This wood is really cool
The holy grail of architecture is buildings capable of reducing their temperature without artificial energy inputs. This is known as passive cooling. In addition to applying a new generation of reflective paints, one example is the use of a new type of wood, specially treated to cool houses.
This innovative building material is obtained by removing lignin, a natural polymer present in the wood. After removing the lignin, which is an emitter of infrared radiation, the developers compacted the material.
The outcome is an almost white wood that reflects most of the solar radiation. On the other hand, its new composition absorbs heat and emits it as intermediate infrared radiation. Thus, it can reduce its surface temperature by up to 10ºC. And that’s not all: the resulting wood is eight times stronger than its original strength.
Pine cones for building ventilation
Another passive cooling technique that has caught our attention also resorts to biomimetics. We are talking about the replication of pine cone structures. This time, however, the lignin is used for the opposite of the previous case.
In nature, pine cones open and close in the presence of moisture. This is because their fibers have a higher lignin concentration on one side and more cellulose on the other. Researchers at the Technical University of Munich (TUM) have replicated this property to create building materials sensitive to ambient humidity.
Thus, the platelets coated with the mixture they have developed rise when the air is dry and fall when there is high humidity. The resulting structures move autonomously and, when installed on roofs, make it possible to control the ventilation of a building. This is known as reactive architecture.
If you follow our website, you will know that we often talk about renewable energies. These are energy sources that, in addition to being clean, are increasingly competitive. And not only in the case of solar farms or wind turbines in open fields but also with domestic installations. However, in the case of photovoltaics, the integration of panels in buildings is not always easy, especially in the case of skyscrapers. But photovoltaic glass could change that.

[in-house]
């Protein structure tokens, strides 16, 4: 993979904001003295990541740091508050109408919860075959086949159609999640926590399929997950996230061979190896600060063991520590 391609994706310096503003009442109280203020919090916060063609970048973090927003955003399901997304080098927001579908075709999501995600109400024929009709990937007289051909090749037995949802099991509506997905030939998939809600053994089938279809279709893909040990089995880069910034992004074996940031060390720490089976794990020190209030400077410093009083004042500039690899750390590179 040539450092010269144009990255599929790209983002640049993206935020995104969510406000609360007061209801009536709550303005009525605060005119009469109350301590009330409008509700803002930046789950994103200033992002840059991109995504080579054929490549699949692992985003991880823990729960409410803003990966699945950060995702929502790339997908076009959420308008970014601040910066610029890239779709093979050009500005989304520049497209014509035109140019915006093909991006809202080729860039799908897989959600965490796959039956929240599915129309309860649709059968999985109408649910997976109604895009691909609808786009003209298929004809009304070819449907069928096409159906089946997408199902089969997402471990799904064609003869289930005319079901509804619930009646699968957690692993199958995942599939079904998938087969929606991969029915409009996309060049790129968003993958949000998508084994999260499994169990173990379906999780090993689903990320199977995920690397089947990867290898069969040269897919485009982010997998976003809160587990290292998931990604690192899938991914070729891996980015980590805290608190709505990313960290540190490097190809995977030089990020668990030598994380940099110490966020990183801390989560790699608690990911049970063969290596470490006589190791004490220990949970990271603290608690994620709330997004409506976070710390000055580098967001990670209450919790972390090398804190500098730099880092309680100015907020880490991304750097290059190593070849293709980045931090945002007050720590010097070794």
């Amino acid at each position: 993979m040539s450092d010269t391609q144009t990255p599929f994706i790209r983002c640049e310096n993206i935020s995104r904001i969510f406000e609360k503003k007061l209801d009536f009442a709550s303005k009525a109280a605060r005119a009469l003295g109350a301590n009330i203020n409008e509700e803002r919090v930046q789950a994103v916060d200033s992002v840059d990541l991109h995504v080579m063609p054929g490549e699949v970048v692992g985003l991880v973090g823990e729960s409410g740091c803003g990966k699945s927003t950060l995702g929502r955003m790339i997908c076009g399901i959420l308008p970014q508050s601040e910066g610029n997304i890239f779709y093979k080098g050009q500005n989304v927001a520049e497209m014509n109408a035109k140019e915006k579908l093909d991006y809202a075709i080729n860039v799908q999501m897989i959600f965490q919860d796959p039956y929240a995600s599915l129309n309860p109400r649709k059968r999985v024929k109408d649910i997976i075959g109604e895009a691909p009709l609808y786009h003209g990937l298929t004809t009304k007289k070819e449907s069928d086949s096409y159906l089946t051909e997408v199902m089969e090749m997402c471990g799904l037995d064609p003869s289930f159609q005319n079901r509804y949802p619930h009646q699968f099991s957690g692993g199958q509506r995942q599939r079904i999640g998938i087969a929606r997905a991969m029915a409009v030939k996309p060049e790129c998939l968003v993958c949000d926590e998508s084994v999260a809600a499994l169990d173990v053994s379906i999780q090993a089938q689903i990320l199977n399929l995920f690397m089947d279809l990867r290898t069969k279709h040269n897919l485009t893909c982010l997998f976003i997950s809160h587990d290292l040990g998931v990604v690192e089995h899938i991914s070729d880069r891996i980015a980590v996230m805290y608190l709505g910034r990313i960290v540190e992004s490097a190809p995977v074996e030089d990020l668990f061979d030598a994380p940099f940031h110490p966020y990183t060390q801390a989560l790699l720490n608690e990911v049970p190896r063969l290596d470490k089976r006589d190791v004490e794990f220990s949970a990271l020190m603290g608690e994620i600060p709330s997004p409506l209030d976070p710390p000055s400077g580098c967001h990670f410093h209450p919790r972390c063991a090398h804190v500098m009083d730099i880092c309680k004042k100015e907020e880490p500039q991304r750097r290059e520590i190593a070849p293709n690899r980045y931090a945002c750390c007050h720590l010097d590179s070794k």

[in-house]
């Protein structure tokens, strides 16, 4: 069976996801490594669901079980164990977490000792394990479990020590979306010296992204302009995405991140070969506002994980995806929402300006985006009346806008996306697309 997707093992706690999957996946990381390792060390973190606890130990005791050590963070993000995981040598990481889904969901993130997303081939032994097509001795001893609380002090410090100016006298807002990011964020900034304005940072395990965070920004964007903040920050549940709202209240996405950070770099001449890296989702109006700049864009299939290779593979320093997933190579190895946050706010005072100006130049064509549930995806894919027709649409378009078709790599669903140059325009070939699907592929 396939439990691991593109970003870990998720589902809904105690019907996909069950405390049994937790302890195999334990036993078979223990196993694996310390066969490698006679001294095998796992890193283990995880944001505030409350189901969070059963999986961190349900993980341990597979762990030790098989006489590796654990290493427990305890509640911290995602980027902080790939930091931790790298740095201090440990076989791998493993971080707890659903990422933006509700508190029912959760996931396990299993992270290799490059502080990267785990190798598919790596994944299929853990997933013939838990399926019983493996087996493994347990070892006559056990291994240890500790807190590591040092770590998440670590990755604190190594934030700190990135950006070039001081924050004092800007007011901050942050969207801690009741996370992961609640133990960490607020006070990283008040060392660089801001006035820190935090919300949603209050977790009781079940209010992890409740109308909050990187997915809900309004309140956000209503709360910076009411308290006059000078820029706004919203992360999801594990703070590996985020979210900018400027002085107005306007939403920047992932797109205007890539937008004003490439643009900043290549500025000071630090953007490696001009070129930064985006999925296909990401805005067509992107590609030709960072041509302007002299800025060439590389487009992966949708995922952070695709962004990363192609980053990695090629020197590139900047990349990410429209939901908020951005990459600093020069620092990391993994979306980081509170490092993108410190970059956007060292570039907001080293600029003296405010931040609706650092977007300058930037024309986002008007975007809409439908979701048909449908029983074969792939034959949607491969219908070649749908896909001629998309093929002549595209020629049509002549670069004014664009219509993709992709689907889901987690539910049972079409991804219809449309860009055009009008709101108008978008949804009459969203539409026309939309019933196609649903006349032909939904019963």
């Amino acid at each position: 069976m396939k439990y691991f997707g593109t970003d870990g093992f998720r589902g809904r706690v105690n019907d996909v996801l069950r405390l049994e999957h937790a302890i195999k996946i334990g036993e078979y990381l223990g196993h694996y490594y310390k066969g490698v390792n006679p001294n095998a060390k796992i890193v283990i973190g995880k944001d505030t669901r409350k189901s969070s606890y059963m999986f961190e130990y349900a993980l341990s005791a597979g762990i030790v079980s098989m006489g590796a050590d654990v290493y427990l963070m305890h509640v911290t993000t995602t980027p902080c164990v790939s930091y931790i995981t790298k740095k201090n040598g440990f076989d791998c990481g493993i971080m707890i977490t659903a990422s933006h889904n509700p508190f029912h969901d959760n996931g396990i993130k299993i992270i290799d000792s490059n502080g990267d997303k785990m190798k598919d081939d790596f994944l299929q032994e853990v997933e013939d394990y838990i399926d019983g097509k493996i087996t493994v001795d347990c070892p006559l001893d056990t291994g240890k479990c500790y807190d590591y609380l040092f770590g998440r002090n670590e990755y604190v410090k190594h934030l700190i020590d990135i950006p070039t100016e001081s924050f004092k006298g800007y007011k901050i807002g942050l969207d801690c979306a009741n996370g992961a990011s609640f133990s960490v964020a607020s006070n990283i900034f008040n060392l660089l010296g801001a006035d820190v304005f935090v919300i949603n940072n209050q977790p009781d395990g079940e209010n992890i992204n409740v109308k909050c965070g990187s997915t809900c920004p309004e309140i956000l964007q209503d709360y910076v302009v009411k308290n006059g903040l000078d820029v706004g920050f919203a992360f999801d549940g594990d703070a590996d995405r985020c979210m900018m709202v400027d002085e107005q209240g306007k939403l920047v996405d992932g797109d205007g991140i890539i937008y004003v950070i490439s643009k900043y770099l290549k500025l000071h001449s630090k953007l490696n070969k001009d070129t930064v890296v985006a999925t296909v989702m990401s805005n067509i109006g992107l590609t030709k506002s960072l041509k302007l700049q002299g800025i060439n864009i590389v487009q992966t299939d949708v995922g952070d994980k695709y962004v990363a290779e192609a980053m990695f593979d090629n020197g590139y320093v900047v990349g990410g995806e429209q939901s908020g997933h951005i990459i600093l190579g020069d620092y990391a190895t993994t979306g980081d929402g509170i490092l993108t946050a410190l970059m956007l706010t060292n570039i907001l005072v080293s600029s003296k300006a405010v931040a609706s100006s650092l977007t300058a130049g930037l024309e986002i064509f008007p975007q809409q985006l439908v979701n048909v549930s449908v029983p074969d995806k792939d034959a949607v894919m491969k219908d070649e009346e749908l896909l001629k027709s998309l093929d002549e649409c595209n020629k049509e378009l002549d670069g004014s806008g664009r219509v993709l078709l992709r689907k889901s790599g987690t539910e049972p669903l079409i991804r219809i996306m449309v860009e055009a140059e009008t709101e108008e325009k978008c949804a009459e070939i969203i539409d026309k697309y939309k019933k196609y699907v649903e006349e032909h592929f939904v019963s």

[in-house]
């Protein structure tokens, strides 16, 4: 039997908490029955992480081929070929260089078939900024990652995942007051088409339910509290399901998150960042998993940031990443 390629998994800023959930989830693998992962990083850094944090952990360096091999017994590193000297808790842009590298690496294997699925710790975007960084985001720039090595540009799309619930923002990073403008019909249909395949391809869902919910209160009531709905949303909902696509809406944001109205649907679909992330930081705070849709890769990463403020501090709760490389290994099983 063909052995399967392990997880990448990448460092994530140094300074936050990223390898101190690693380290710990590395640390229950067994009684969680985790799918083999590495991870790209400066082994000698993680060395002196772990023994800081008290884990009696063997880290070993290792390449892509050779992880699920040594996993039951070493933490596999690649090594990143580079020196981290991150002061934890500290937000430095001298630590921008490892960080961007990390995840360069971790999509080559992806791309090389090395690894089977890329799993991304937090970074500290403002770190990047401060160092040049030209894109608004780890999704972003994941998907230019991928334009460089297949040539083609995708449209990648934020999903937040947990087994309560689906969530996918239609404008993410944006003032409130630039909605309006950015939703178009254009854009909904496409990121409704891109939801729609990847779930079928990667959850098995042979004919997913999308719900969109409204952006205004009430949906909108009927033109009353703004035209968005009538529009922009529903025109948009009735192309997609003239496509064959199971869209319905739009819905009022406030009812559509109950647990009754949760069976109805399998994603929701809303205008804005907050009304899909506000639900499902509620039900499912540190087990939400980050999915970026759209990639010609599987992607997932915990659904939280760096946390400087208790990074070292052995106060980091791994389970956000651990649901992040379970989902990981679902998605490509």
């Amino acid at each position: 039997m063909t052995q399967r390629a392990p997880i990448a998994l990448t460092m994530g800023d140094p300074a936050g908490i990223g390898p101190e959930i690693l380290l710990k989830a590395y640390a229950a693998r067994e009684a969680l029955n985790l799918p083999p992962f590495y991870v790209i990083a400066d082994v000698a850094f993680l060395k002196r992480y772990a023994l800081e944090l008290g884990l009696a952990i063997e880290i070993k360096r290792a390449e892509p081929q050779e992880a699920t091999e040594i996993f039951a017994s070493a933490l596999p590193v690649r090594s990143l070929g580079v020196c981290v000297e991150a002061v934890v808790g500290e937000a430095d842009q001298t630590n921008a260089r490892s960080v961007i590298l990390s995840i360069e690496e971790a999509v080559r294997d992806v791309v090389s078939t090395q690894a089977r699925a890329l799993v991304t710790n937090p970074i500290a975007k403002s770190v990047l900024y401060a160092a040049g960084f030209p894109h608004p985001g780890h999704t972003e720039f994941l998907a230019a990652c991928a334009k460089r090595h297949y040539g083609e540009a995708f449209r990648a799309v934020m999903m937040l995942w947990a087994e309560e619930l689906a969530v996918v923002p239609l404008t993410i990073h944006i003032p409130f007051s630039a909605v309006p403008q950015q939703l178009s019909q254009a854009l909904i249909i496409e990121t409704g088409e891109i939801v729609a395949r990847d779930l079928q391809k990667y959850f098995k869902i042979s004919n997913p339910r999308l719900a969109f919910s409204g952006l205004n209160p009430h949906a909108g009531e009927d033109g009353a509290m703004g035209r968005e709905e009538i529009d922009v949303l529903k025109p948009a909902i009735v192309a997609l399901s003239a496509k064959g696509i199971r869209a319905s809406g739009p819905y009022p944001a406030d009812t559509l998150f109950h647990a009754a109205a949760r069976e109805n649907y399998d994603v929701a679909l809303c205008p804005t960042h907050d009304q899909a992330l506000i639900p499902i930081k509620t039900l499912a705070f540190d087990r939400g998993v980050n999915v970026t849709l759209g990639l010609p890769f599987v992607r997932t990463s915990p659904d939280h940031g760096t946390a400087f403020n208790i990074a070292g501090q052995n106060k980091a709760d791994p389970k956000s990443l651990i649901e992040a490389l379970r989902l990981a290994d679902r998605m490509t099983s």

It is a new generation of windows that, as the name suggests, are capable of generating electricity from sunlight. And at the same time maintaining its transparency. There are several techniques to achieve this, but among them is the application of a virtually invisible photovoltaic liquid, known as a transparent luminescent solar concentrator (TLSC), developed by Solar Window.
Building with fungi
Another building material that we have talked about on numerous occasions is mushrooms. Called “mycotecture,” this new architectural discipline is based on mushroom mycelium as a sustainable material with high insulating properties.
Instead of working with concrete or steel, mycotecture “grows” the bricks used by injecting fungal spores into a substrate. Following a growth phase in which the material gains strength and hardness, a heat treatment is applied.
This technique could also have applications in the colonization of other planets. The idea would be to use algae cultivated with water from the subsoil as a substrate for fungal growth.
But it’s not all about innovative building materials. There is also the possibility of opting for new construction approaches such as the sunflower house we talked about recently. A building capable of optimizing solar radiation capture while enhancing ventilation and maintaining constant temperatures.